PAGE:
CSotD: Silence is Golden (But my eyes still see)

Rob Rogers (Tinyview) sets up today’s topic: If nobody knows that it happened, did it? And, if it didn’t happen, how could it matter?

That fourth panel has gone from horror to comic relief as Noem attempts to move forward while backpedaling furiously. She’s gone from being proud of shooting a puppy, a goat and two horses to adding that Biden should have also shot his dog rather than adopting it out to someone who could train it better.

Now she’s defending the false claim in her memoir that she met Kim Jong Un by blaming her ghostwriter and saying she didn’t even know it was in the book. Which she read aloud to record the Audible edition.

But while Noem’s bat-guano attempts to rewrite reality are the most obvious, Rogers nails three similar efforts to make things go away if they threaten a preferred narrative.

In the Gospel of John, Pontius Pilate asks “What is truth?” but we’ve gone beyond the gospels and through the lookingglass, where Lewis Carroll is a better judge of that issue:

Truth is whatever alternative facts have been repeated enough times to sink in, while whatever has been repressed and unheard is, obviously, not true. And never was. And couldn’t possibly be.

George Washington cut down his father’s cherry tree. Davy Crockett went down swinging Old Betsy. Al Gore said he invented the Internet. Donald Trump had the biggest crowd ever at an inauguration and he held a Bible upside down.

All those things are true not because they happened — they didn’t — but because we’ve heard them so often that they have become true.

Reaffirming this is Joseph Goebbels’ famous quote, “If you tell a lie big enough and keep repeating it, people will eventually come to believe it,” which — fittingly — he apparently never said.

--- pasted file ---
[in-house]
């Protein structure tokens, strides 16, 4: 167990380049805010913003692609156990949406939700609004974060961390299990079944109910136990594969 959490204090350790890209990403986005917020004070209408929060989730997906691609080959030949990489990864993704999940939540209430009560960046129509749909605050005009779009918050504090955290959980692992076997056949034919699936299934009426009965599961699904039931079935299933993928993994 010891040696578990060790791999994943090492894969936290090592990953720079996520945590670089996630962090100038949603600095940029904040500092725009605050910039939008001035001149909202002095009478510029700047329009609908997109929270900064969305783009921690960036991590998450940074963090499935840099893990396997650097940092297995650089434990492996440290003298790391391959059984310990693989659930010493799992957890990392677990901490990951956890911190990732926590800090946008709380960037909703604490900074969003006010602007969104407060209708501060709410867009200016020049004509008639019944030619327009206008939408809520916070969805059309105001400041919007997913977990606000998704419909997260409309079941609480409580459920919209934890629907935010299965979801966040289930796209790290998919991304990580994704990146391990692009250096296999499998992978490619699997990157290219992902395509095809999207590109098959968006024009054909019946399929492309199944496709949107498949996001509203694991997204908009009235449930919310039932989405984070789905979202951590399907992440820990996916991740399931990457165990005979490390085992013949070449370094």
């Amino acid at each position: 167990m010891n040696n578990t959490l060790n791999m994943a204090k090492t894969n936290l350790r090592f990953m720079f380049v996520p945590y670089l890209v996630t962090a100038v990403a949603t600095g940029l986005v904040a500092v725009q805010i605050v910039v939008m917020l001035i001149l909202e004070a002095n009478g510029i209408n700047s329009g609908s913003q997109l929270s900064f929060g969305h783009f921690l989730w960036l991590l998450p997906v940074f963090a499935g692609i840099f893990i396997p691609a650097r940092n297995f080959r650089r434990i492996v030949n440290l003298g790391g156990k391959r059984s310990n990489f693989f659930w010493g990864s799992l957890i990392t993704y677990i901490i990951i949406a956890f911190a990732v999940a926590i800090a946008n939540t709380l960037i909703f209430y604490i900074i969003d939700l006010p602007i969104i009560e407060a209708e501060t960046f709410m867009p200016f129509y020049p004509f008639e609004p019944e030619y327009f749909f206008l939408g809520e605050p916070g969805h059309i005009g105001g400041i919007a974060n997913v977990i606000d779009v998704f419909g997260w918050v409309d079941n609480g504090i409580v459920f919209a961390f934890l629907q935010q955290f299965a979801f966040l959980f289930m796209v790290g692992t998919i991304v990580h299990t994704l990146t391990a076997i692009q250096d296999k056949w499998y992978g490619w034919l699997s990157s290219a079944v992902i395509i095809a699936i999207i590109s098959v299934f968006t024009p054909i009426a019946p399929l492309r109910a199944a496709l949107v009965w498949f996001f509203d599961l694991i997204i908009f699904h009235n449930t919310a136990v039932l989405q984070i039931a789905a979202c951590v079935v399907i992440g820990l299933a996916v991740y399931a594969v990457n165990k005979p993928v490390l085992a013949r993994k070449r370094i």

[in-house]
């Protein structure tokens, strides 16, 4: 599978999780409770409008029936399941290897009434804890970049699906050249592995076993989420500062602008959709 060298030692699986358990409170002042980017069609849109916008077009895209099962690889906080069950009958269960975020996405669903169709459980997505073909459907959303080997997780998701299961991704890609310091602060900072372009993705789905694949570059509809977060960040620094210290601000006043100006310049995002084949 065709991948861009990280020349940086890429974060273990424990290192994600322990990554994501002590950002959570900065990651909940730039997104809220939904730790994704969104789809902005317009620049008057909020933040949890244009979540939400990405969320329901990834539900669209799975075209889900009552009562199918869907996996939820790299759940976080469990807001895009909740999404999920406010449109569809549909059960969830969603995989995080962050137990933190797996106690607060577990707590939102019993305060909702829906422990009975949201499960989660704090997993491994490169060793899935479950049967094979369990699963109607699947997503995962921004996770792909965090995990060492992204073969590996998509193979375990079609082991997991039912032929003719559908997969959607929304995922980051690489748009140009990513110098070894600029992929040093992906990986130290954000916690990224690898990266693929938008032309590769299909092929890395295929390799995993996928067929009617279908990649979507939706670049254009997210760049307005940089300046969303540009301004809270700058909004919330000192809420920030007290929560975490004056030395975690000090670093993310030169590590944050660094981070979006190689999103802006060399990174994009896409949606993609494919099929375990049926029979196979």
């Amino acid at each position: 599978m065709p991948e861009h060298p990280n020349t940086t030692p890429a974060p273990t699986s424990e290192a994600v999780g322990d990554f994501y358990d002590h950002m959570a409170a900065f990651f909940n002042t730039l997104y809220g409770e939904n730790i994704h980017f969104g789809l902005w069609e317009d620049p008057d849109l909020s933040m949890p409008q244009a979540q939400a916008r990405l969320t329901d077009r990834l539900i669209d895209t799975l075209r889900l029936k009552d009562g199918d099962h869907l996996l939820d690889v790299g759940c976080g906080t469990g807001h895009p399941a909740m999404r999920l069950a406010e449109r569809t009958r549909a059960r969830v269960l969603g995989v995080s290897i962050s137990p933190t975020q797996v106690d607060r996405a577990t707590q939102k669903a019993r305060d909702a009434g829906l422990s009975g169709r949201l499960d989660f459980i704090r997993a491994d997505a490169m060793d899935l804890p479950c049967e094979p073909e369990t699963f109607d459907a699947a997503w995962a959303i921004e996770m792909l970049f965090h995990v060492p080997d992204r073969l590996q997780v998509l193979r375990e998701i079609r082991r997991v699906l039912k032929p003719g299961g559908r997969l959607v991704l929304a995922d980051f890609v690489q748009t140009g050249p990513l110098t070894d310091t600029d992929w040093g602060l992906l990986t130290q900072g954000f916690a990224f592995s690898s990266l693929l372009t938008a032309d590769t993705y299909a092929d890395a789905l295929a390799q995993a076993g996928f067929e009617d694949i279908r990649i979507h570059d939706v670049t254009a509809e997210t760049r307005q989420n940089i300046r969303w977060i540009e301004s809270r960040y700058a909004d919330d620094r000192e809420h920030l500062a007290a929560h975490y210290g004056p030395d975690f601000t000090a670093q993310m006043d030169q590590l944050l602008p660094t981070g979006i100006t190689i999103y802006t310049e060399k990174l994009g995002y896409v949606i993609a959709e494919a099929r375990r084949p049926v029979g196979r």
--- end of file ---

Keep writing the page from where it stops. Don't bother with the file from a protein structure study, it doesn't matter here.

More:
Lisa Benson (Counterpoint) makes the observation that, while Trump continues to denounce witnesses and the jury at his trial in violation of the judge’s specific instructions, the real problem is not that he stands in front of a crowd of reporters and says these things but that they report what he said.

And Mike Smith (KFS) says media coverage of the trial of a former president of the United States for electoral financing fraud is excessive, leaking into other aspects of what should be quiet, untroubled lives.

It is, Guy Parsons agrees, not the fault of Donald Trump for saying all these disturbing things and revealing his horrifying totalitarian plans. It’s that the damned media covers the ravings of a person simply because he’s going to be the nominee of a major political party and appears to have an excellent chance of becoming the president.

Graeme MacKay notes that Trump manages not simply to enjoy his unhinged rants, but to literally capitalize on them, raising far more money than he is fined for his insubordination to the court and the demands of justice. If he didn’t welcome media coverage of his tirades, he’d likely STFU.

Ward Sutton points out the effort it takes to remove the bad, troubling facts of the day and restore our untroubled lives and pristine national image with happy talk and promises of a wondrous, utopian future.